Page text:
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Good Sports: A Holistic Approach to Optimal Performance

Dr. Carrie Hastings founded Sport Psychology in Westlake Village last fall in order to provide athletes with the mental fortitude needed for peak performance. As a former student athlete and licensed clinical and sport psychologist, she understands both personally and professionally how mindset impacts physical output.  

“I was on the track team at the University of Notre Dame and competed at a high level,” she says. “We didn’t have a sport psychologist and I don’t think it was even prioritized back then. I know I could have used one.” 

Dr. Carrie and her team of clinicians work with athletes at all levels from youth all the way to professional. For the past four years, she’s been the team psychologist for the Los Angeles Rams.

“At the professional level, they’re starting to prioritize the mental, emotional and performance aspects and how those things combine to help you perform at your best. I wanted to provide this type of support for athletes of all ages and abilities.” 

Although there’s still a long way to go, she says the tide is changing to the point where it’s not as taboo to name what’s going on and seek help for it.

“In the past, it was seen as a sign of weakness and now, rather than feeling you have to bury it or hide it, we’ve realized it’s better to recognize it and do something about it. There’s no shame in that,” she notes.  

Here, Dr. Carrie explains what her facility can do to assist athletes in reaching their goals. 

Q. What do you and your clinicians offer? 

A. Sport Psychology offers one-on-one and group counseling, as well as workshops and guest speakers. The one-on-one structure is nice in providing a confidential space for athletes to develop relationships with their clinicians and feel that they can share anything. The group work is important because they can hear from their peers about potentially similar struggles and not feel as alone or isolated. They can also learn how to put words to situations and articulate problems. 

Q. Why is mindset sometimes even more important than skills when it comes to being successful in a sport?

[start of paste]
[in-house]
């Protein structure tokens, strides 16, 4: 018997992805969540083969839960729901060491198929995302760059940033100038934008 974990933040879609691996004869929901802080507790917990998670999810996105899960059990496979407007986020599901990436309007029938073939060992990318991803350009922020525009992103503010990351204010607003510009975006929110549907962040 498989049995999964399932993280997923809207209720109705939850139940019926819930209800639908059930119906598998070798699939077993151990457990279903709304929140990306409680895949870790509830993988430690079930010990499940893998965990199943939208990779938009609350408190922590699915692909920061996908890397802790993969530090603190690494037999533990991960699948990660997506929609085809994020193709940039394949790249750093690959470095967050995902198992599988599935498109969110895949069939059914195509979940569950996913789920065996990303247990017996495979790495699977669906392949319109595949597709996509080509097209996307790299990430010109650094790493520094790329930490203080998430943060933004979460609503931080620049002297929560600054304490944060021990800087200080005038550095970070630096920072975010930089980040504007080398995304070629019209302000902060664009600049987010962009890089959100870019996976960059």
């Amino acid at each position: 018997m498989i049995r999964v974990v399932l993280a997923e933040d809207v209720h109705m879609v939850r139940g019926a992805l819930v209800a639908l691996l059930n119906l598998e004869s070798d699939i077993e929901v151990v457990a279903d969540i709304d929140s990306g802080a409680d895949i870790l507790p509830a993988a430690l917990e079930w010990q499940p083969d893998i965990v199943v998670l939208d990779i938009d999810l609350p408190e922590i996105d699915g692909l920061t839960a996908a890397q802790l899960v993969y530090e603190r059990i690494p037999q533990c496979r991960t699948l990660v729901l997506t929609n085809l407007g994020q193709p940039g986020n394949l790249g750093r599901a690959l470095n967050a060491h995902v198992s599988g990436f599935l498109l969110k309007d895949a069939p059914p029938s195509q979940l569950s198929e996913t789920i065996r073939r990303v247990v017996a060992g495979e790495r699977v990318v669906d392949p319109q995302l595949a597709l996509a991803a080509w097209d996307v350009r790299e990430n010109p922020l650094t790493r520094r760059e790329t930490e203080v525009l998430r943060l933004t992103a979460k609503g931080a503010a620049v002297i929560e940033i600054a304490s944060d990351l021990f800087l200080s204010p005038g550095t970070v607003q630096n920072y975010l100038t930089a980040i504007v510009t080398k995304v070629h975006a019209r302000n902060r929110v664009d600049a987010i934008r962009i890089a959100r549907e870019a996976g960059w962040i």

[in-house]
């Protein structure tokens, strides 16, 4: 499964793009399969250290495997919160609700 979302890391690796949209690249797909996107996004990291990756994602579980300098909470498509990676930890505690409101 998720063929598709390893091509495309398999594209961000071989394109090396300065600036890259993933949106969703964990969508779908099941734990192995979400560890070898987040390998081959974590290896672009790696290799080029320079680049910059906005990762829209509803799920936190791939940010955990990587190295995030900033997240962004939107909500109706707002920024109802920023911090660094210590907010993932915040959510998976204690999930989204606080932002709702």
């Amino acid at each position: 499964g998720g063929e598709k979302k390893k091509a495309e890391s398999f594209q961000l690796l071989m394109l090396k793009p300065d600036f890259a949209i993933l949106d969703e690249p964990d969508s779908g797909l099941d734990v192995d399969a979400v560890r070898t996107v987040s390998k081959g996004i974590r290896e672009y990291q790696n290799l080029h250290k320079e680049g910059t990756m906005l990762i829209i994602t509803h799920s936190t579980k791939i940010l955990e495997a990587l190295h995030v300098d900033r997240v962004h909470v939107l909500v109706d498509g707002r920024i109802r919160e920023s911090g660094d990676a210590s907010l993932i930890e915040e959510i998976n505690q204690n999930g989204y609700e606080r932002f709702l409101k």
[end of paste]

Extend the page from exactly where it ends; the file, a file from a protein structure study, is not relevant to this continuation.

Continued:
A. Skills are learned and it’s the physical exhibition of what you’re capable of doing. The mindset is crucial and often neglected because you don’t always see it in a tangible way like with physical skills. Mindset is so influential on performance, and whether it’s knowing how to help yourself cope with failure, loss or injury or how to build resilience—all of that is mental and those skills are just as important as physical techniques. 

Q. What are some common psycho-emotional factors that create obstacles for athletes?  

A. The most common psycho-emotional factor I see with athletes is anxiety, and that often stems from issues within the sport, their level of ability or goals, and even their relationships. There are also issues that originate outside of the sport and get carried into the work of an athlete, so we work to cope with those and provide tools that they can incorporate into their sports regime to help regulate the anxiety. In addition to anxiety, I see depression as well as just general stress, so we help athletes manage those. We also assist with communication skills—how to effectively communicate with coaches, teammates and officials.  

Q. Tell us about your clinicians. 

A. We currently have 10 practitioners and they all have at minimum a master’s level education within the realm of sport, exercise and mental health or they’re in the process of getting that degree. We have some doctorate level practitioners, as well. Our staff has a great range of experience and all were athletes themselves so they can relate to what our clients are experiencing.  

Q. Why did you start your own library inside of the facility? 

A. The Hastings Library of Sport Psychology was something I really wanted to provide because there still aren’t a lot of sport psychology resources available. So, I’m developing a collection where people can come and browse or check out a book. It’s a regular working library that anyone in the community can visit, buy a library card, and check out books. 

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